District Court Enters Permanent Injunction Against Mississippi Compounding Pharmacy and Two of its Officers to Prevent Distribution of Adulterated Drugs
WASHINGTON – The U.S. District Court for the Northern District of Mississippi entered a consent decree of permanent injunction against defendants Delta Pharma, Inc. (Delta Pharma), its President, Dr. Tommy T. Simpson, and its Vice President and Pharmacist in Charge, Charles Michael Harrison, to prevent the distribution of adulterated drugs in violation of federal law, the Department of Justice announced today.
The entered permanent injunction stems from a complaint the Department filed in the U.S. District Court for the Northern District of Mississippi on June 4, 2018, at the request of the U.S. Food and Drug Administration (FDA). The complaint alleged, among other things, that the defendants distributed adulterated drugs in interstate commerce.
As part of the permanent injunction, defendants are enjoined from manufacturing, holding, or distributing any drugs manufactured from their facility unless they comply with specific remedial measures. Those measures include submitting a plan to FDA, which will provide for an independent expert to conduct inspection(s) of defendants’ facility and ensuring that defendants implement all recommended corrective actions. In addition, the defendants must report to FDA the actions they have taken to correct all insanitary conditions and deviations from current good manufacturing practice brought to their attention by the FDA or defendants’ expert. The permanent injunction provides that defendants cannot resume manufacturing, holding, and distributing such drugs until FDA notifies them in writing that they appear to be in compliance with the ordered remedial measures.
“Compounding pharmacies have a responsibility to ensure that they process and label drugs in a manner that ensures the safety and quality of such drugs,” said Acting Assistant Attorney General Chad A. Readler of the Justice Department’s Civil Division. “The Department of Justice will continue to work with FDA to ensure that doctors and patients can rely on the drug safety protections in federal law.”
“The Food, Drug, and Cosmetic Act is designed to protect the American people,” said U.S. Attorney William C. Lamar for the Northern District of Mississippi. “This civil action demonstrates our commitment to enforce laws designed to protect the health and safety of the American public.”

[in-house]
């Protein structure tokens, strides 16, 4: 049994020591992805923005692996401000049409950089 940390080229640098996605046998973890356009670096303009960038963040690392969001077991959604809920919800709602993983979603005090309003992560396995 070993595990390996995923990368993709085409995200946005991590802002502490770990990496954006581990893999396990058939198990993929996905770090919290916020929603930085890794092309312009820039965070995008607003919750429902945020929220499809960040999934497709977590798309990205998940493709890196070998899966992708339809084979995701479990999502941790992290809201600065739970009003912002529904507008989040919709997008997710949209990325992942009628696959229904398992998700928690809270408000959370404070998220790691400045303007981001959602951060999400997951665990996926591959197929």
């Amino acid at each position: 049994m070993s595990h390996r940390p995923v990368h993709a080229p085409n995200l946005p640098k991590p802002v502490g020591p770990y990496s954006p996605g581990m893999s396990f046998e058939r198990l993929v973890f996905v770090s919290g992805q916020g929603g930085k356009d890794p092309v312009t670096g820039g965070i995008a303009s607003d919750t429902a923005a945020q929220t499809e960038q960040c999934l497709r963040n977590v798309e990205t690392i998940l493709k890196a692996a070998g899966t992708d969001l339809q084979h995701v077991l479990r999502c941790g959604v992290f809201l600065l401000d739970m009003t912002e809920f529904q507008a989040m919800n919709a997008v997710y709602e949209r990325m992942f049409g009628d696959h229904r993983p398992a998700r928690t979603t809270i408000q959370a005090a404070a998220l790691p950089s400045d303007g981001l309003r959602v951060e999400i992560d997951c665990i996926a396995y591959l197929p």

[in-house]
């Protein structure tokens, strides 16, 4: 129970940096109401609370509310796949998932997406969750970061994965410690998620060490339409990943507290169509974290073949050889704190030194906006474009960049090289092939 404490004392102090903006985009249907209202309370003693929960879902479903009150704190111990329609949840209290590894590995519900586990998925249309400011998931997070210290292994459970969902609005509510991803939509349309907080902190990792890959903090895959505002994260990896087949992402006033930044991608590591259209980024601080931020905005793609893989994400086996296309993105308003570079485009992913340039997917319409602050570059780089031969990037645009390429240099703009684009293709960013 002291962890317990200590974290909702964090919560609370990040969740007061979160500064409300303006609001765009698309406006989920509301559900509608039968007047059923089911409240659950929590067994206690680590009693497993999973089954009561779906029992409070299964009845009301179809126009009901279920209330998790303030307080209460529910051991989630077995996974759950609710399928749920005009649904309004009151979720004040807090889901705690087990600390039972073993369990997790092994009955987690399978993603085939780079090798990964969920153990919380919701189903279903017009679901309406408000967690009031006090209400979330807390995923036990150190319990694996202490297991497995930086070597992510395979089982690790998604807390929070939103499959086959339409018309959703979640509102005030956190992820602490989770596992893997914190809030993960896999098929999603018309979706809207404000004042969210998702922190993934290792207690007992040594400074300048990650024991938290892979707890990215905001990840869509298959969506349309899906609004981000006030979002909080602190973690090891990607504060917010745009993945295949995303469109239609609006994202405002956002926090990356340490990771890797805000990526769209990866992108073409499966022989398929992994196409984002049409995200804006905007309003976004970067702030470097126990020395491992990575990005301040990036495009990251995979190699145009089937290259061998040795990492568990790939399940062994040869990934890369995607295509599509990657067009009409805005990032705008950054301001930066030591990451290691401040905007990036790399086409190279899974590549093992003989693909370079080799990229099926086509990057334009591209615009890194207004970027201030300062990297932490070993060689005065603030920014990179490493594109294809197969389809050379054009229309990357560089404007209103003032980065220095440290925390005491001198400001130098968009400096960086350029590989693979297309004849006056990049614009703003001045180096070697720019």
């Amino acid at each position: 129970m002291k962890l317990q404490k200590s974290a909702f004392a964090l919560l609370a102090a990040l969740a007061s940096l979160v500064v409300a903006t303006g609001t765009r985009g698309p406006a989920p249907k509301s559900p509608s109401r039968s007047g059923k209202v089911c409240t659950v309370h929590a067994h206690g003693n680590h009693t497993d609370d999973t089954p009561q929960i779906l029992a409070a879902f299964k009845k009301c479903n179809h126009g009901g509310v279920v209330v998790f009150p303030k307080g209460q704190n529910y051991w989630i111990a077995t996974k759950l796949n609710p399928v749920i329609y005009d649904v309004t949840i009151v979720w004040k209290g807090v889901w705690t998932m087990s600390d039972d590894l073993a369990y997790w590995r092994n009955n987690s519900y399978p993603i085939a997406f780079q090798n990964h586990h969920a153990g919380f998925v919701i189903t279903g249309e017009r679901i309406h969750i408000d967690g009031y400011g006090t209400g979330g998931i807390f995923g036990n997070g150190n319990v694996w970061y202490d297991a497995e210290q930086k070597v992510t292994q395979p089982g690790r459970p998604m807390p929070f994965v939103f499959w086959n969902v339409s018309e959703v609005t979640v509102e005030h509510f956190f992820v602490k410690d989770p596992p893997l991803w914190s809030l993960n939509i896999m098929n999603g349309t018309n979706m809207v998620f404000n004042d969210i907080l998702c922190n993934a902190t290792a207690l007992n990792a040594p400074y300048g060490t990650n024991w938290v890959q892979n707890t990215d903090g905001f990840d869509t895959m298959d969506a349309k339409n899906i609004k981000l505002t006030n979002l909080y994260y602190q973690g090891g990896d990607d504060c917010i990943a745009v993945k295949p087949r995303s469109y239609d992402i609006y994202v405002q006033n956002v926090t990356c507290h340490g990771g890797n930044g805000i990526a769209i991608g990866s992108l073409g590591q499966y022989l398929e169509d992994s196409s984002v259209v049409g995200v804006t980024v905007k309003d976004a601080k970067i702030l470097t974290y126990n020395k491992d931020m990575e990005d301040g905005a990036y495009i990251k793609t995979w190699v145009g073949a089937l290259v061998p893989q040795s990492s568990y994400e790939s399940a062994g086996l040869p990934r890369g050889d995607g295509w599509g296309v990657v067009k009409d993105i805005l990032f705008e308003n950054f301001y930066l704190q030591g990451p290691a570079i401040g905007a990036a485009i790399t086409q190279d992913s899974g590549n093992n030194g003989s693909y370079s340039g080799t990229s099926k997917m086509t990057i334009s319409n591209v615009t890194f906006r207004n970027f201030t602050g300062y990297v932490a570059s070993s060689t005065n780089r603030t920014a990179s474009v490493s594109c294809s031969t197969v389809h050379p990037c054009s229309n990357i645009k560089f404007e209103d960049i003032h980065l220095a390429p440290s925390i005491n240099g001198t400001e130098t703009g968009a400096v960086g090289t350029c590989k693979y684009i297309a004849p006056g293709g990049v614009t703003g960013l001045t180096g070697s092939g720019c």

According to the complaint filed by the Department, defendants’ drugs were adulterated because they were prepared, packed, or held under insanitary conditions whereby they may have been contaminated or may have been rendered injurious to health. The complaint also alleged that defendants’ drugs were adulterated because defendants failed to comply with current good manufacturing practice requirements.
FDA conducted an inspection of Delta Pharma in February 2017. According to the complaint, FDA investigators observed and documented numerous insanitary conditions, including the use of fifty-foot-long tubing to process purportedly sterile drugs, without determining whether the procedures for sterilizing the tubing are effective or assessing the tubing’s compatibility with the drug products to ensure that chemicals or particulates from the tubing do not leach, interact, or otherwise contaminate such drug products.
In addition, the complaint alleges that during the 2017 inspection, FDA documented numerous deviations from current good manufacturing practice requirements for drugs, including defendants’ failure to establish and follow appropriate written procedures that are designed to prevent microbiological contamination of drug products purporting to be sterile. According to the complaint, the FDA also documented that defendants failed to thoroughly review and investigate any unexplained discrepancy or the failure of a batch or any of its components to meet any of its specifications; and failed to establish an adequate quality control unit that has the responsibility and authority to approve or reject all components, drug product containers, closures, in-process materials, packaging material, labeling, and drug products, and has the authority to investigate any errors that may have occurred.
The consent decree of permanent injunction also resolved allegations in the complaint filed by the Department that the defendants distributed misbranded and unapproved new drugs in violation of the federal Food, Drug, and Cosmetic Act.
The government is represented by Trial Attorney Joshua D. Rothman of the Civil Division’s Consumer Protection Branch and Assistant U.S. Attorney John Gough of the U.S. Attorney’s Office for the Northern District of Mississippi, with the assistance of Associate Chief Counsel Laura Akowuah of the Department of Health and Human Services’ Office of General Counsel’s Food and Drug Division.
Additional information about the Consumer Protection Branch and its enforcement efforts may be found at http://www.justice.gov/civil/consumer-protection-branch. For more information about the U.S. Attorney’s Office for the Northern District of Mississippi, visit its website at https://www.justice.gov/usao-ndms.